Some of the design goals of this SSVD device family were:
- 30 to 31 GHz operation
- > 50dB small signal gain
- Output power range of 5 to 80 W
- Compact size.
As also mentioned above, SSVDs combine TWTA and SSPA advantages and more:
High output power levels
Proven field robust performance
Instantaneous broadband capability
Improved linearity with an optional linearizer.
Reduced manufacturing costs
Cost-effective at low power levels.
Compared to that for conventional TWTAs, SSVD fabrication is simplified for improved reliability.
Compared to SSPAs, SSVDs dramatically reduce the cooling requirement and enable smaller, less expensive, and more reliable performance than any single RF power transistor technology.
As can be seen from Fig. 2, this prototype power amplifier provides 11 to 12 dB of linear gain. By incorporating its solid-state driver, the Ka-band MMPM can provide higher than 50 dB linear gain. The total SSVD prototype amplifier size is less than 4 inches × 2 inches × 1.75 inches and weighs less than 800 grams with further reduction in size and weight currently under way. The device mounts easily with its solid-state driver and associated bias protection circuit on a 6-inch × 8-inch base plate. Application-specific computer-aided design capability and tools were developed and used in the development of this SSVD TWT amplifier work. A close match between the simulation and experimental results was successfully achieved. This effort allows good theoretical guidance to the actual manufacturing and testing of the device and enables us to have fast device development turn around. Better gain (from the SSVD power amplifier alone), smaller size, and lighter weight are all being planned in the development of the next-generation device.
In addition to achieving high-power, high-frequency high-performance power sources, another goal of this work is to provide cost-effective microwave tubes with high reliability, employing microfabrication and other high-volume manufacturing techniques that are suitable for military and commercial communications systems. This development work also demonstrates the dramatic reduction in the parts and procedure steps for the manufacturing of the millimeter-wave source, taking advantage of, among other things, the precision and automation features offered by microfabrication techniques. In addition, there are significant issues that need to be taken into account, including the machining difficulty one faces with a millimeter-wave device due to its stringent dimension and tolerance requirements. As a result, cost analysis and reliability studies show a considerable cost reduction and an increase in reliability. Additional optimization of manufacturing procedures is ongoing, which will further enable these millimeter-wave devices to be produced in large quantities and at lower cost.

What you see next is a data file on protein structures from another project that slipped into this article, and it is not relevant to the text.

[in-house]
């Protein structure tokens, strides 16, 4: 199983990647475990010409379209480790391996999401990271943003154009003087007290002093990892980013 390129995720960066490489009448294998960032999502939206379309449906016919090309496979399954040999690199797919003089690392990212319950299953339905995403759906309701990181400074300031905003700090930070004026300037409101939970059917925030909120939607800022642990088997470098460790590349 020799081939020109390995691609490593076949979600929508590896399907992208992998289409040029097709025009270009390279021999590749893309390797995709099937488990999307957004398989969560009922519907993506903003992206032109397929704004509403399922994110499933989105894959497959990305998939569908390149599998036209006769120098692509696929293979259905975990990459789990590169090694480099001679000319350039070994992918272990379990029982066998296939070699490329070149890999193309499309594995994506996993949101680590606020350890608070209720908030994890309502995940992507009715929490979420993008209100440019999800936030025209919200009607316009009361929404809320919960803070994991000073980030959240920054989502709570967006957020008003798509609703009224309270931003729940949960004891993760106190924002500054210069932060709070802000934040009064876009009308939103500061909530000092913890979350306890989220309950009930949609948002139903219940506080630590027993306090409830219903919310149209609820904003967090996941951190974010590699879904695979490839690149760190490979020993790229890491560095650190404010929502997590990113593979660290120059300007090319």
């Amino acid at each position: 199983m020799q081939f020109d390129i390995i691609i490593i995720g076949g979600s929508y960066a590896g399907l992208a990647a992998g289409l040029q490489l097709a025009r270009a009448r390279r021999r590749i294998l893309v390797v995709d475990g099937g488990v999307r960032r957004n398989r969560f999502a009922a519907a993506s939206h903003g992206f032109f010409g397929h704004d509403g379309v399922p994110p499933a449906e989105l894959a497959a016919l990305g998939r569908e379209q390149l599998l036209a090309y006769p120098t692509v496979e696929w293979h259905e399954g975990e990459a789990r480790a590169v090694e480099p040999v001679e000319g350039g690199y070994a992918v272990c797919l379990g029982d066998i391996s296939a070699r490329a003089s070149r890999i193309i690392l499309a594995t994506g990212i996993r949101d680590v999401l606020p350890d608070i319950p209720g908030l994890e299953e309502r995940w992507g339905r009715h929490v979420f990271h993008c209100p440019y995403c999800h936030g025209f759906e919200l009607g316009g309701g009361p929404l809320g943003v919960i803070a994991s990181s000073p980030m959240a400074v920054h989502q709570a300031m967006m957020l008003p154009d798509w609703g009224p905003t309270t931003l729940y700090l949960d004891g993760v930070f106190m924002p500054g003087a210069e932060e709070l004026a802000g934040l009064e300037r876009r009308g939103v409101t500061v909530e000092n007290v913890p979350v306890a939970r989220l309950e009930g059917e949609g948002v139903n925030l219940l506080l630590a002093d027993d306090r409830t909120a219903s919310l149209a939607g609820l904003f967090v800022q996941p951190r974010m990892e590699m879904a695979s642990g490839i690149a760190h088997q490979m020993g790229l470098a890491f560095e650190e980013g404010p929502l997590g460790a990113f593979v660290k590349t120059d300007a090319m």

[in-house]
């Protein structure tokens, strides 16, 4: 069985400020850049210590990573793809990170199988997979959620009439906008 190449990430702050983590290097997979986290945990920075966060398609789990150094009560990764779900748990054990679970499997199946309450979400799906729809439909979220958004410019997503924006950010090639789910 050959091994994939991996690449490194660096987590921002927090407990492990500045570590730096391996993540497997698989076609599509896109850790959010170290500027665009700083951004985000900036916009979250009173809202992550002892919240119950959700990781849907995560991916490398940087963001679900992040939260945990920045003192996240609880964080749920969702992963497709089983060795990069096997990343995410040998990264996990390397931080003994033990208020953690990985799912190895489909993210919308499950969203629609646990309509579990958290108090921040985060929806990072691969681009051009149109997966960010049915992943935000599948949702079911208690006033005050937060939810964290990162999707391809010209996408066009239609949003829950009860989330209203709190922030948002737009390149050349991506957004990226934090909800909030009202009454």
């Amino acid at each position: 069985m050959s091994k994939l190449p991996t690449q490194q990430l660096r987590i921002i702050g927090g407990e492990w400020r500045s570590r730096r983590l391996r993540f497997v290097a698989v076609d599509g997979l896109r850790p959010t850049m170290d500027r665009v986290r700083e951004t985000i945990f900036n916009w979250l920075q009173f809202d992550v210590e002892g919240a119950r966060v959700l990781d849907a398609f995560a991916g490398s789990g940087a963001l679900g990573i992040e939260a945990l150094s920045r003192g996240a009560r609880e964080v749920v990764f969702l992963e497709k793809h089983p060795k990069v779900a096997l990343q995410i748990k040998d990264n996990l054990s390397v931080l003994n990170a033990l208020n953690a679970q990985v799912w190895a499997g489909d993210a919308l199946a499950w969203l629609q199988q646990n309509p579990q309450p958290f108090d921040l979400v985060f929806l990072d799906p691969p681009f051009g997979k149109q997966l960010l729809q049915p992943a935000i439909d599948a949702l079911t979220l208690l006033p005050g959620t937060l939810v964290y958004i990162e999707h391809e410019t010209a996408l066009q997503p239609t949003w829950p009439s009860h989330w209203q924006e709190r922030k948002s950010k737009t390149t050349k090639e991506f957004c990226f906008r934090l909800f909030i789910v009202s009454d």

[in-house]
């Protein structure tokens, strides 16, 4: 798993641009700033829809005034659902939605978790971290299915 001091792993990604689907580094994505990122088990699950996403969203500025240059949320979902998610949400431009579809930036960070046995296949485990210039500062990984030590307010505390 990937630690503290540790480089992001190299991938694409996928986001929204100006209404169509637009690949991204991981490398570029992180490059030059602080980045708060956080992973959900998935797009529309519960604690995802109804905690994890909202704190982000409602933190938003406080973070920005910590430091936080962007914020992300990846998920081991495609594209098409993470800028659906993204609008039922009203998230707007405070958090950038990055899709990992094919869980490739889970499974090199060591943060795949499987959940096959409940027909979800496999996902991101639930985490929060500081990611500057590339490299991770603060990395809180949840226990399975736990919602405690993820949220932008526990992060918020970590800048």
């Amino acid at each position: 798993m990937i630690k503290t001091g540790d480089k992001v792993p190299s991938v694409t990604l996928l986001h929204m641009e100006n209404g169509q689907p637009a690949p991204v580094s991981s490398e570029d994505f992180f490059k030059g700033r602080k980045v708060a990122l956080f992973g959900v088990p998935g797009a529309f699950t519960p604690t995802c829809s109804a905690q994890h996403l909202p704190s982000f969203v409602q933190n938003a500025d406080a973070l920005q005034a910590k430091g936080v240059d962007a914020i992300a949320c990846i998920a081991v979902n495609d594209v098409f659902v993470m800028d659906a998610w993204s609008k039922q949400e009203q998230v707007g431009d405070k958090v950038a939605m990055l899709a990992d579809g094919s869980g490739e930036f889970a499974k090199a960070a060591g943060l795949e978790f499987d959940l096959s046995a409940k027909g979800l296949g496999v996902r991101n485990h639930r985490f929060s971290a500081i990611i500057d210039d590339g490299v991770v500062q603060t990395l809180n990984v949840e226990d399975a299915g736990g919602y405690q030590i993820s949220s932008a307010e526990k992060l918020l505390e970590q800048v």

Reliability and Lifetime
Contrary to the perception held by many — possibly based on historical data and hearsay — vacuum electronics' reliability can be high and lifetime long. Lifetime in conventional vacuum tubes such as TWTs is a strong function of the load and design of the tube. The reliability depends on the construction and manufacture of, in this case, the TWT. For example, properly designed, the lifetime of the thermionic cathodes used in conventional vacuum electronics can be hundreds of thousands of hours. In many cases, for high-frequency applications, the conventional tube lifetime exceeds that of the SSPA. The SSVD approach to TWT design leads to improved reliability by employing highly repeatable manufacturing processes and by reducing the parts count.